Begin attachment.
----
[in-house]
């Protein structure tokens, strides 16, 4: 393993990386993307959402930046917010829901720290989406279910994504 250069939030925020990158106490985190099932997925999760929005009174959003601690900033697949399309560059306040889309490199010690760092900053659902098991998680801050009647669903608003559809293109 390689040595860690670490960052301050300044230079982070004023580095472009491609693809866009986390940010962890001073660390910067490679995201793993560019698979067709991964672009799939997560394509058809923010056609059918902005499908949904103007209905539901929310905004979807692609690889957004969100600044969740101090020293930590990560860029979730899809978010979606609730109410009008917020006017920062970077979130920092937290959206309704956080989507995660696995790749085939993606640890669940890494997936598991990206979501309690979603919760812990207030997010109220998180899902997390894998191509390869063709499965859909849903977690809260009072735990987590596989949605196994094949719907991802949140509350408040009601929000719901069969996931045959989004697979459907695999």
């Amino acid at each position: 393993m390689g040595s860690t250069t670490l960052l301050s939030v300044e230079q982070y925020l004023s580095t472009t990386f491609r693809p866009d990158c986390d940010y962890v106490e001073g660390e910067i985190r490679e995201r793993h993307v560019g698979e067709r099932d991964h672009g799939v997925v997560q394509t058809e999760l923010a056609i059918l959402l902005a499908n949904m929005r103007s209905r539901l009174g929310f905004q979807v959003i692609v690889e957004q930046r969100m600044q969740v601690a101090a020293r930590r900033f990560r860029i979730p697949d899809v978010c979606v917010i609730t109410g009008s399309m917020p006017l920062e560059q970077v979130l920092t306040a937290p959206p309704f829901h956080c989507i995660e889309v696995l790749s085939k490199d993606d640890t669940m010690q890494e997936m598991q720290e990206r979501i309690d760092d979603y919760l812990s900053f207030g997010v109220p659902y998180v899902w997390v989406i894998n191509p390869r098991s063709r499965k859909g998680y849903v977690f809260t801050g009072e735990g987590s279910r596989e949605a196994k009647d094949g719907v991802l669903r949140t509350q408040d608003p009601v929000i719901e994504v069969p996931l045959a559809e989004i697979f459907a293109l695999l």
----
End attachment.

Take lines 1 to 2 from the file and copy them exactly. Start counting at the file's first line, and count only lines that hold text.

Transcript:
[in-house]
């Protein structure tokens, strides 16, 4: 393993990386993307959402930046917010829901720290989406279910994504 250069939030925020990158106490985190099932997925999760929005009174959003601690900033697949399309560059306040889309490199010690760092900053659902098991998680801050009647669903608003559809293109 390689040595860690670490960052301050300044230079982070004023580095472009491609693809866009986390940010962890001073660390910067490679995201793993560019698979067709991964672009799939997560394509058809923010056609059918902005499908949904103007209905539901929310905004979807692609690889957004969100600044969740101090020293930590990560860029979730899809978010979606609730109410009008917020006017920062970077979130920092937290959206309704956080989507995660696995790749085939993606640890669940890494997936598991990206979501309690979603919760812990207030997010109220998180899902997390894998191509390869063709499965859909849903977690809260009072735990987590596989949605196994094949719907991802949140509350408040009601929000719901069969996931045959989004697979459907695999």